EXCLUSIVE: Leaving Neverland director Dan Reed is embroiled in a legal wrangle with Michael Jackson’s legacy companies as he attempts to shoot a sequel to his explosive, Emmy-winning Channel 4/HBO documentary.
Deadline can reveal that Reed has been filming in the Los Angeles Superior Court as Wade Robson and James Safechuck, the two men at the center of Leaving Neverland, pursue separate claims against MJJ Productions and MJJ Ventures after alleging that they were sexually assaulted by the King of Pop when they were minors.
Reed’s footage will be used in a follow-up film for Channel 4, in which he captures the legal wars being waged by Robson and Safechuck after their emotional Leaving Neverland interviews lit a fire under concerns that Jackson was a predator. In producing the second documentary, however, MJJ Productions and MJJ Ventures have sought to entangle Reed in the court proceedings.
Broadway's 'MJ' Has A New Michael Jackson As Myles Frost Replaces Ephraim Sykes
Jackson’s companies served Reed and his production outfit, Amos Pictures, with subpoenas demanding that he personally appear for deposition and hand over documents and materials related to Leaving Neverland and the sequel. The subpoenas, served on September 21, were followed by Jackson’s attorneys filing a brief in which they attempt to discredit Reed, persuade the court that he is not a legitimate journalist, and portray Leaving Neverland as one-sided. They are also attempting to ban him from filming in the courtroom.
Watch on Deadline
Reed hit back with a motion to quash the subpoenas at the LA court last week. Within the 79-page motion, he makes clear that he is a UK resident and Amos does not operate in California, which could make it difficult for a judge to compel Reed to hand over production materials. He also points out that he has no personal affiliation with Robson and Safechuck, and has not paid the plaintiffs to appear in his sequel — a claim made to the court by the Jackson companies.
In response to the brief’s “various false accusations” about his credibility, Reed laid out his record as an Emmy and BAFTA-winning filmmaker who wants to use the follow-up Leaving Neverland documentary to chronicle the legal proceedings from both sides. “The follow-up documentary for which I am currently filming in these cases is about current events taking place partly in public view and will be an unfolding narrative with multiple points of view,” he said.
Reed attached emails showing that he has asked MJJ Productions and MJJ Ventures counsel Howard Weitzman to appear in the second documentary. Following a constructive meeting with Reed in June, Weitzman declined. “I have resolved that neither myself or anyone in my offices will participate in the documentary we all discussed for several reasons. Among them is the fact that you are already clearly on the record saying that you believe both accusers’ stories without hesitation,” Weitzman said in an email last month. John Branca, the Jackson companies’ CEO and co-executor of the Michael Jackson Estate, also refused to participate in the documentary.
Reed’s motion to quash was supported by a declaration from Channel 4’s head of news and current affairs Louisa Compton. In a strongly-worded defense of the director, she said the Jackson companies were attempting to “suppress” reporting on the Robson and Safechuck cases.
Compton said: “Understandably, the MJJ companies are not happy with “Leaving Neverland” or the making of the follow-up documentary. It is easy to see why they do not want the subject matter of these films to be reported to the public. However, as much as they may dislike the messages that are being conveyed by these documentaries, we strenuously oppose their efforts to “shoot the messenger.”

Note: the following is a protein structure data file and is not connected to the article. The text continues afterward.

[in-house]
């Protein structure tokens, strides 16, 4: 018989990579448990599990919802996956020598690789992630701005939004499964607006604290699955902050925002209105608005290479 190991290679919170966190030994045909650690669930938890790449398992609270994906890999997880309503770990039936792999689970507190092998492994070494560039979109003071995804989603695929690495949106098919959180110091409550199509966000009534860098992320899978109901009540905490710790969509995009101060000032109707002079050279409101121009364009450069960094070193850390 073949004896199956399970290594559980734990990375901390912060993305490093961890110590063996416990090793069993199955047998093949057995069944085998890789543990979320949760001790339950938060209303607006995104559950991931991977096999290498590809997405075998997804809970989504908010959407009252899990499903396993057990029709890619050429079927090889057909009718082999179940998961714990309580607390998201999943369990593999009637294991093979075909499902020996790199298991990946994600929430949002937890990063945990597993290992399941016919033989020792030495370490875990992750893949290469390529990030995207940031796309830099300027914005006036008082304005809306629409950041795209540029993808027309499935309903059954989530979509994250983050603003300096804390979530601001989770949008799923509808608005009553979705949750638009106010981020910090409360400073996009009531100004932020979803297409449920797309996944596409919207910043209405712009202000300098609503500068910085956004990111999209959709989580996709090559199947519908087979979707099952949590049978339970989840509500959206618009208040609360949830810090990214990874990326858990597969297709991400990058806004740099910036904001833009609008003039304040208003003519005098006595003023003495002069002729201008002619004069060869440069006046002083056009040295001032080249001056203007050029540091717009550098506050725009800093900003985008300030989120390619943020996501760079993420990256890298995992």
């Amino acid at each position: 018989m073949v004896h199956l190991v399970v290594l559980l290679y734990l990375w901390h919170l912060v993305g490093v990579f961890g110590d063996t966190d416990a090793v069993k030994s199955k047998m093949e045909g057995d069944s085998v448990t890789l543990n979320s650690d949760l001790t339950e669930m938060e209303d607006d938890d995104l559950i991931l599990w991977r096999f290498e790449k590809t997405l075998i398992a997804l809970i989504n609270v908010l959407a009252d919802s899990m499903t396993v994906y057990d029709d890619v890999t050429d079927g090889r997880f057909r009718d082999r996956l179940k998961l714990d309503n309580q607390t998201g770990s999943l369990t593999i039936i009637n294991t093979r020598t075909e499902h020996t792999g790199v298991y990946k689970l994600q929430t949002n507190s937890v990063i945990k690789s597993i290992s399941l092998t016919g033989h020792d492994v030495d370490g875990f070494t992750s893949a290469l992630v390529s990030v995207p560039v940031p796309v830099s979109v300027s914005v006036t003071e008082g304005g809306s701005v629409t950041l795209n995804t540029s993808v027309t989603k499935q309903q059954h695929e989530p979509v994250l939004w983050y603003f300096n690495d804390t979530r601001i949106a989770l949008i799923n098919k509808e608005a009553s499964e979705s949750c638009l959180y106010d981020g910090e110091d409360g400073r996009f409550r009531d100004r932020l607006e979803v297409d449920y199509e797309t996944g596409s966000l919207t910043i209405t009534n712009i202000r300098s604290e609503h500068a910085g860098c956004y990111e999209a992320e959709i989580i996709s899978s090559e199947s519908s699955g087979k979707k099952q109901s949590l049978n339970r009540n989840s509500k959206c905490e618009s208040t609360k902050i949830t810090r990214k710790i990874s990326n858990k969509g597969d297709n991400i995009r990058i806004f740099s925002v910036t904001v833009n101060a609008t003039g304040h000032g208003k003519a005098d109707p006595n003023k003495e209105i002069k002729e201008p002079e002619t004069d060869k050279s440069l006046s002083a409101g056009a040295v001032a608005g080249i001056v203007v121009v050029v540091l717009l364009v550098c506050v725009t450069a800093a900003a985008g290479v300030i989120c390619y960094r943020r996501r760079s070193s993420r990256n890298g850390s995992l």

“In particular, we at Channel 4 oppose their effort to use subpoenas to try to force Reed and his company to turn over all of their unpublished materials and drag this journalist into depositions. In the UK, as in the United States, the courts are very reluctant to order journalists to hand over unbroadcast and other journalistic material, given the strong legal protections that exist to protect freedom of expression. The motives of the MJJ companies are further revealed by their attempt to ban Reed from filming in the courtroom and thereby prohibit him from getting footage to report on the proceedings. We oppose these efforts to suppress journalism by preventing Reed from further informing the public about these matters of vital public importance.”
In a statement to Deadline, she added: “At Channel 4 we have a robust record of defending freedom of expression. We routinely oppose those who seek orders for journalists to hand over unbroadcast and other journalistic material, grateful for the strong legal protections that exist to protect journalists in the UK and the US.”
A hearing on Reed’s motion to quash the subpoenas is scheduled to take place on April 9 next year. LA County Superior Court Judge Mark A. Young dismissed Safechuck’s lawsuit on Tuesday. Safechuck is ready to appeal. Robson’s case goes to trial on June 14, 2021.
Deadline understands that HBO is not yet attached to the second Leaving Neverland film. This is due to its own ongoing legal dispute with the Jackson estate, which is claiming that the original documentary constituted a breach of a non-disparagement clause in a 1992 contract for an HBO concert special on Jackson’s Dangerous tour. Amos Pictures is hopeful of securing a U.S. co-production partner.
Leaving Neverland won an Emmy for Outstanding Documentary or Nonfiction Special, while it was also awarded a BAFTA TV award for Factual Series.
Subscribe to Deadline Breaking News Alerts and keep your inbox happy.